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30 Years Behind Bars


This is a work of nonfiction.  In order to protect their identities, I changed the names and identifying details of colleagues, officers, and inmates — except for one name, which is a matter of public record. The events, timelines and conversations that took place were recounted from the journals I kept, from the writings of the inmates, from newspaper articles, and from my memory.

Karen Gedney, M.D.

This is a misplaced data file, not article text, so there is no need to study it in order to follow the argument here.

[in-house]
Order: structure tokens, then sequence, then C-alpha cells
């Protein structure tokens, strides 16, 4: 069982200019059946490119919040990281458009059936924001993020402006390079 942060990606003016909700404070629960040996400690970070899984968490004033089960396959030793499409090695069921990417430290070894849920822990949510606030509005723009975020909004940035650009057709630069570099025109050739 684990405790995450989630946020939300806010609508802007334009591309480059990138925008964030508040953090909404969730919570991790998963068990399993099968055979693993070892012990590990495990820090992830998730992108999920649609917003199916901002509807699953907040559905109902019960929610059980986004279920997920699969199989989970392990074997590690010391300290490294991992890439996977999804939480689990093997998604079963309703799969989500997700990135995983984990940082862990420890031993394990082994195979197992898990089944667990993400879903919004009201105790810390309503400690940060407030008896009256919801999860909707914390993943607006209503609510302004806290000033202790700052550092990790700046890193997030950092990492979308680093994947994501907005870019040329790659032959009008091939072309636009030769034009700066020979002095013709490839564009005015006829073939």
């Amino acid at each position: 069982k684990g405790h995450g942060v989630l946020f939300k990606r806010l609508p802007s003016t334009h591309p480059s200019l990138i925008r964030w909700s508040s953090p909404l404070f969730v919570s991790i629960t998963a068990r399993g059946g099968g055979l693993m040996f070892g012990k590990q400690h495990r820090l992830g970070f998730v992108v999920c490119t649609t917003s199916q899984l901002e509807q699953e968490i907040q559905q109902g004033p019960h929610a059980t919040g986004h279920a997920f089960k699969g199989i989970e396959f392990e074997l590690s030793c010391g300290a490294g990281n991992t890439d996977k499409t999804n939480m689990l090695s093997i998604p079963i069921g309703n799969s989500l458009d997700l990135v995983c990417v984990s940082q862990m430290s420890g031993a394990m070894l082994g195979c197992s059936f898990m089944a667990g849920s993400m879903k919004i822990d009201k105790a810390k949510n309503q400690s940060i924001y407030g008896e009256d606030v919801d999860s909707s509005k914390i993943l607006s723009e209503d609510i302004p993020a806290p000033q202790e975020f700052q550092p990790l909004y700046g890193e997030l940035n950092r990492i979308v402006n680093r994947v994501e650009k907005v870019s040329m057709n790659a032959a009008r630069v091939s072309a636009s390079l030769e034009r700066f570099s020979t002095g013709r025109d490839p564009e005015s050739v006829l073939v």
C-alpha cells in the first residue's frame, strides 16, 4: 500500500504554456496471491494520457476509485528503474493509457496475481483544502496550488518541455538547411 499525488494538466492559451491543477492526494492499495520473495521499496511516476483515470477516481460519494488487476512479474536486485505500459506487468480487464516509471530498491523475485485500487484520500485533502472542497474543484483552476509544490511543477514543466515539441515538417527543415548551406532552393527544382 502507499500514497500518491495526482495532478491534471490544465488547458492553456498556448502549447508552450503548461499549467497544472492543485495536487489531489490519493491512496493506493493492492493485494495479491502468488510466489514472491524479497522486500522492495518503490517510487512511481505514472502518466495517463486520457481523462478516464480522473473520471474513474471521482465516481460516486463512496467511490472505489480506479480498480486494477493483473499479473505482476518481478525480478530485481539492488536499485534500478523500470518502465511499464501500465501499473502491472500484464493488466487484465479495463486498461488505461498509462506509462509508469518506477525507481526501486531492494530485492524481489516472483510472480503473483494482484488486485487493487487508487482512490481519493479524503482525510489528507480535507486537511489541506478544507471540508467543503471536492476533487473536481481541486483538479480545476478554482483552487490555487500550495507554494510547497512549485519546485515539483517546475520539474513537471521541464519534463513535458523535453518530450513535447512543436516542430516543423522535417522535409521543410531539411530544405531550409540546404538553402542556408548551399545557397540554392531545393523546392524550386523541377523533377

I looked at the phone in my hand, and thought: so I’m going to prison for the next four years. It was 1987, and the National Health Corps was placing me in an under-served area to pay back my medical school scholarship. I had known this day was coming, but it never occurred to me that I could be sent to a male medium-security prison. Part of me was thrilled that they were sending me to a facility close by, so I didn’t have to relocate to a different region. The other part of me wondered what it would be like to be a prison doctor. I hung up the phone and went into the den to share the news with Coley, my husband of two months......


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